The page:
According to ‘The Power of Habit’, “for many people, exercise is a keystone habit that triggers widespread change“.
“When people start habitually exercising, even as infrequently as once a week, they start changing other, unrelated patterns in their lives, often unknowingly. Typically, people who exercise start eating better and becoming more productive at work. They smoke less and show more patience with colleagues and family. They use their credit cards less frequently and say they feel less stressed. It’s not completely clear why“.Charles Duhigg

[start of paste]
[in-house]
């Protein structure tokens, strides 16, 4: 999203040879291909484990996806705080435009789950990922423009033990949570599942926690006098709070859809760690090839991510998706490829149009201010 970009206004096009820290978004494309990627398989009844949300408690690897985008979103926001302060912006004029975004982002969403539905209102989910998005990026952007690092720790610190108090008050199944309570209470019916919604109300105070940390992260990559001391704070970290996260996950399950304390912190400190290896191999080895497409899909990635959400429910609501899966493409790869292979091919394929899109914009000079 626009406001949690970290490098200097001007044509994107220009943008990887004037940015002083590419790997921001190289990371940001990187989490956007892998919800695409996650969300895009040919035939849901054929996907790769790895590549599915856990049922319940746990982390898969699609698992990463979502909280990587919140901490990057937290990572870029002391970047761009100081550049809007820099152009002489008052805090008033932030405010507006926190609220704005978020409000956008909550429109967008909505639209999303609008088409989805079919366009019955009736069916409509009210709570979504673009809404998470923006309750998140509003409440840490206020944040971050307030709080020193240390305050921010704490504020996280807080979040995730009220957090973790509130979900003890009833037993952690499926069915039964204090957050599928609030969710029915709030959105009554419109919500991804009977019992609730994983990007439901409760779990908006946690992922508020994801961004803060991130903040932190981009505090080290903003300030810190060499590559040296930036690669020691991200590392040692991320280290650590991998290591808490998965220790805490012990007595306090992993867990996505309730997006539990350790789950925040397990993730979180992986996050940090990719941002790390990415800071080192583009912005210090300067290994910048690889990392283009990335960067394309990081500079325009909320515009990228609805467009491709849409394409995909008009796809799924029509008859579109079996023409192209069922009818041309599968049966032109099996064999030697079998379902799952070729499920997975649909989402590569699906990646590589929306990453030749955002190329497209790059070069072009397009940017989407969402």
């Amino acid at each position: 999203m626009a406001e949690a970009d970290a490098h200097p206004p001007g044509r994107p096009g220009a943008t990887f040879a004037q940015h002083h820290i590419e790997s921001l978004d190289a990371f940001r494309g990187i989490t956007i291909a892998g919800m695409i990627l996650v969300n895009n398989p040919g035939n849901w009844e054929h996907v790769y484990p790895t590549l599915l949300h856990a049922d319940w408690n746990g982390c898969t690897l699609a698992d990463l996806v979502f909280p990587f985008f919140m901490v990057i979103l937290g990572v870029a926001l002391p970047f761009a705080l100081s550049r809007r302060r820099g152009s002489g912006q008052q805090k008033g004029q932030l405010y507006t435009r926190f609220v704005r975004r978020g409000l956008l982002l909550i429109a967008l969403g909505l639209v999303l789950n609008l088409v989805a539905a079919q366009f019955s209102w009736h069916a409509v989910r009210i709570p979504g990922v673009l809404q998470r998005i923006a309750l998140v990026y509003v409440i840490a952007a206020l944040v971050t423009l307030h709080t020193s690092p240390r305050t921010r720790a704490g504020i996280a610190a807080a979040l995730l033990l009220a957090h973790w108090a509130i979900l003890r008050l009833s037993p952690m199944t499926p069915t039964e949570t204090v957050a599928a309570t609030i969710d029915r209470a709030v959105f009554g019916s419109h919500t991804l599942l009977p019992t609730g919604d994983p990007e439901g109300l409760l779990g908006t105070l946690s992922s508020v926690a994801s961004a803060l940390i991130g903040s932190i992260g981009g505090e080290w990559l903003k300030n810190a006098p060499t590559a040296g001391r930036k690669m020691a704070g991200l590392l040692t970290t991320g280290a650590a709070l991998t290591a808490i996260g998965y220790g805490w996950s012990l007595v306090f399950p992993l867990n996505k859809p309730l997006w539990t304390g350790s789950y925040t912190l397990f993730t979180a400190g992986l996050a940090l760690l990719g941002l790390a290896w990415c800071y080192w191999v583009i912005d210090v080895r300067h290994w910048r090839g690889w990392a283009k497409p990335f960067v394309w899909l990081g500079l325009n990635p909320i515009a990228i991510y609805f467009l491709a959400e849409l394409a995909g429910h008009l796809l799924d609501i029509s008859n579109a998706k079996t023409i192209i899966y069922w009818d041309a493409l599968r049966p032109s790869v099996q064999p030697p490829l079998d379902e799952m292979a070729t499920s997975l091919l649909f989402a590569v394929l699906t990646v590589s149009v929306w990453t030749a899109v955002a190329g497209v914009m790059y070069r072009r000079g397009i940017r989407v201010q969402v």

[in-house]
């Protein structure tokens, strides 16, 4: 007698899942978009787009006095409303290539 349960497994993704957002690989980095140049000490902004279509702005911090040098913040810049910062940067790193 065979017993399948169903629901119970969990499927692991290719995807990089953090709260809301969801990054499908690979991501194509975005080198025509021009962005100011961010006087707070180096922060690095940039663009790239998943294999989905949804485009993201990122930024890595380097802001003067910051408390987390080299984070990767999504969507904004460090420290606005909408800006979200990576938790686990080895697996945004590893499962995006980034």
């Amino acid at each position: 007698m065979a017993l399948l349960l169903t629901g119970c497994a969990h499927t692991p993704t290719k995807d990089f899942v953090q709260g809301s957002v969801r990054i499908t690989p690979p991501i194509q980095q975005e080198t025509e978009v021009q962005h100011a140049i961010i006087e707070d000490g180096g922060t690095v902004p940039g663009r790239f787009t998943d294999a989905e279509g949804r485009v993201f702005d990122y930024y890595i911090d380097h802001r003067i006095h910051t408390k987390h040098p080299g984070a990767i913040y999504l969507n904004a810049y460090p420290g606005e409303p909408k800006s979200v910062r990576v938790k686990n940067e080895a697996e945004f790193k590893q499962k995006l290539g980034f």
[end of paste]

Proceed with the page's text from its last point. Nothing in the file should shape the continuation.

In 2006, two Australian researchers—Megan Oaten and Ken Cheng— enrolled two dozen people between the ages of eighteen and fifty in a physical exercise program and, over two months, put them through an increasing number of weight lifting, resistance training, and aerobic routines. Week after week, people forced themselves to exercise more frequently, using more and more willpower each time they hit the gym. After two months, the researchers scrutinized the rest of the participants’ lives to see if increased willpower at the gym resulted in greater willpower at home. Before the experiment began, most of the subjects were self-professed couch potatoes. Now, of course, they were in better physical shape. But they were also healthier in other parts of their lives, as well. The more time they spent at the gym, the fewer cigarettes they smoked and the less alcohol, caffeine, and junk food they consumed. They were spending more hours on homework and fewer watching TV. They were less depressed.